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On a CentOS 5.x server, I'm troubleshooting an issue and need to determine when a service foo stop command was executed. The logs for the respective service don't indicate this. I only see the command itself in the output for history. This was run from a root shell, not through sudo.

Is there another way to determine when commands were run?

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Dupe of… – smithian Oct 23 '12 at 17:03
@MikeB Having an idea about the application would allow some alternative methods of determining the end time... lock files, timestamps, etc. This question is unanswerable in this state. – ewwhite Oct 24 '12 at 15:49
up vote 5 down vote accepted

CentOS by default does not keep track of when commands are run. As mentioned in a similar Question, you can configure your shell to record it's history of commands with timestamps (but this is not enabled by default). Also, as ewwhite mentions, there may be clues such as lock files, log access/modified timestamps, etc; but none of these are guaranteed easy to read or definitive indicators.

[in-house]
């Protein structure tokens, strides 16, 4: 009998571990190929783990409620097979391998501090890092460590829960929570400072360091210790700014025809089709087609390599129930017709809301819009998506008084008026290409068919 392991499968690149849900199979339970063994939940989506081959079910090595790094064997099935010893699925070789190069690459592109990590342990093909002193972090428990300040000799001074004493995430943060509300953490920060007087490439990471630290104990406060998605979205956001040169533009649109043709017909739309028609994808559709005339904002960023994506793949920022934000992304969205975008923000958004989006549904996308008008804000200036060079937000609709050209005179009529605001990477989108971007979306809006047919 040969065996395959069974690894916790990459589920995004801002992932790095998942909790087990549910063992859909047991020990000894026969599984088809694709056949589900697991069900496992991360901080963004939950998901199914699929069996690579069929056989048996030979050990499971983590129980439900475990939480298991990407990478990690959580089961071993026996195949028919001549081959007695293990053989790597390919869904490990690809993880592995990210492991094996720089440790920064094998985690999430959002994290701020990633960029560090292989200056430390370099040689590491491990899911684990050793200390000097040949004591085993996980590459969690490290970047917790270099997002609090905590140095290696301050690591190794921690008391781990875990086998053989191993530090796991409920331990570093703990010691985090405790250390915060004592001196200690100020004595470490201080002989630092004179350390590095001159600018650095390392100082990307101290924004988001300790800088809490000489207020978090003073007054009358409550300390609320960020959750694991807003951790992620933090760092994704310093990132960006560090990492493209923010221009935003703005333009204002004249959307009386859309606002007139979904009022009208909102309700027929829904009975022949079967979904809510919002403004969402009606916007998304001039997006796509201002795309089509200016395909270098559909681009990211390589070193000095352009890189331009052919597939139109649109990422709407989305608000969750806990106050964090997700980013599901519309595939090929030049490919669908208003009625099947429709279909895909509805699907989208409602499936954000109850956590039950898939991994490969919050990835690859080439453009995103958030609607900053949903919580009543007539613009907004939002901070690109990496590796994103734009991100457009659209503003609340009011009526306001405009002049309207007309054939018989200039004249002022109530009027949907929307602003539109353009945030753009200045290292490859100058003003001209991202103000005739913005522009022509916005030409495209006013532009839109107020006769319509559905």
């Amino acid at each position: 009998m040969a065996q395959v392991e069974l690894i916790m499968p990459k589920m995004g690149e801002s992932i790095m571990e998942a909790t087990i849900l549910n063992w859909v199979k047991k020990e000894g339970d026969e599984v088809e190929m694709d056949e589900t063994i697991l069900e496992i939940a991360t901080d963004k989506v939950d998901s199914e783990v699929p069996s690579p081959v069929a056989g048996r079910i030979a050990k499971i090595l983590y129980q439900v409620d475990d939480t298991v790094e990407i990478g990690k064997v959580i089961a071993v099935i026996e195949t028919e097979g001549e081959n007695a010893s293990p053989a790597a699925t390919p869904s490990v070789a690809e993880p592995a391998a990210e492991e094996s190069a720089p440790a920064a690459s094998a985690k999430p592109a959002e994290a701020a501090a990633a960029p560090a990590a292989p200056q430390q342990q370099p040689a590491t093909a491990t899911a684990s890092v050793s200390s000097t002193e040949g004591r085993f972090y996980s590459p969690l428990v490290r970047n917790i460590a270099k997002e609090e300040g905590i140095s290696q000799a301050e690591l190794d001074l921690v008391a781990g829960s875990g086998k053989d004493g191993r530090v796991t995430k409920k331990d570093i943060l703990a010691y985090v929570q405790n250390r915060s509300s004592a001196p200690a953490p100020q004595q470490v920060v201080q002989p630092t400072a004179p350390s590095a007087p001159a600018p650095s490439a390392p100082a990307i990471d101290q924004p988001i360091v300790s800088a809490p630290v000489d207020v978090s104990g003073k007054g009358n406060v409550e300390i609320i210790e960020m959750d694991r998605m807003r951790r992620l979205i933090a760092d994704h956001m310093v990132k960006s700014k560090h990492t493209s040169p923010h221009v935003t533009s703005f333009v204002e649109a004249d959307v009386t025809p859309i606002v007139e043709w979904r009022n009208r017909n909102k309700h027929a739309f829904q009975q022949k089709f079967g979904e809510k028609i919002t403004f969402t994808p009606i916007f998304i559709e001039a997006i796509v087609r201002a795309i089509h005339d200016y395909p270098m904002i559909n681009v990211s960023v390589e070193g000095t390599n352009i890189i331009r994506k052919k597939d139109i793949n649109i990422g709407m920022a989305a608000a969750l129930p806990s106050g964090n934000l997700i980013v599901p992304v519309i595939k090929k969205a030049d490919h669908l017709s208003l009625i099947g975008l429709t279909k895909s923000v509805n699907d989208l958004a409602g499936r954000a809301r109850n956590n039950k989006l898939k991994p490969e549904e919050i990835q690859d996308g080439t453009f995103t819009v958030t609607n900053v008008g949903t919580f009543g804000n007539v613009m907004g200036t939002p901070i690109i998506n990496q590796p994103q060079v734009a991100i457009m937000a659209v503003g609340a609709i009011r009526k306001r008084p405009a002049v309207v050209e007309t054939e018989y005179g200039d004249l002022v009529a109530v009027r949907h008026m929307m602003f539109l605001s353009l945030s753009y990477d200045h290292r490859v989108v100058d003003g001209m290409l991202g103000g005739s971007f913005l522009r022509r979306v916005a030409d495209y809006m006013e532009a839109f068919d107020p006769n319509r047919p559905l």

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Thanks Chris. That's exactly what I wanted to know. Wasn't sure if I was missing some obvious audit logs for all root command actions. – Mike B Oct 24 '12 at 16:02

Try lastcomm, if it's installed and running (check the psacct service) it will give you a report of when processes were executed, and various other details.

It's part of the acct package.

~$ lastcomm
nagios             F    nagios   __         0.10 secs Wed Oct 24 17:16
nagios             F    nagios   __         0.07 secs Wed Oct 24 17:16
nagios             F    nagios   __         0.09 secs Wed Oct 24 17:16
check_http              nagios   __         0.11 secs Wed Oct 24 17:16
perl                    nagios   __         3.70 secs Wed Oct 24 17:16
sh                      nagios   __         0.03 secs Wed Oct 24 17:16
psacct                  root     pts/0      0.08 secs Wed Oct 24 17:16
touch                   root     pts/0      0.02 secs Wed Oct 24 17:16
accton            S     root     pts/0      0.01 secs Wed Oct 24 17:16
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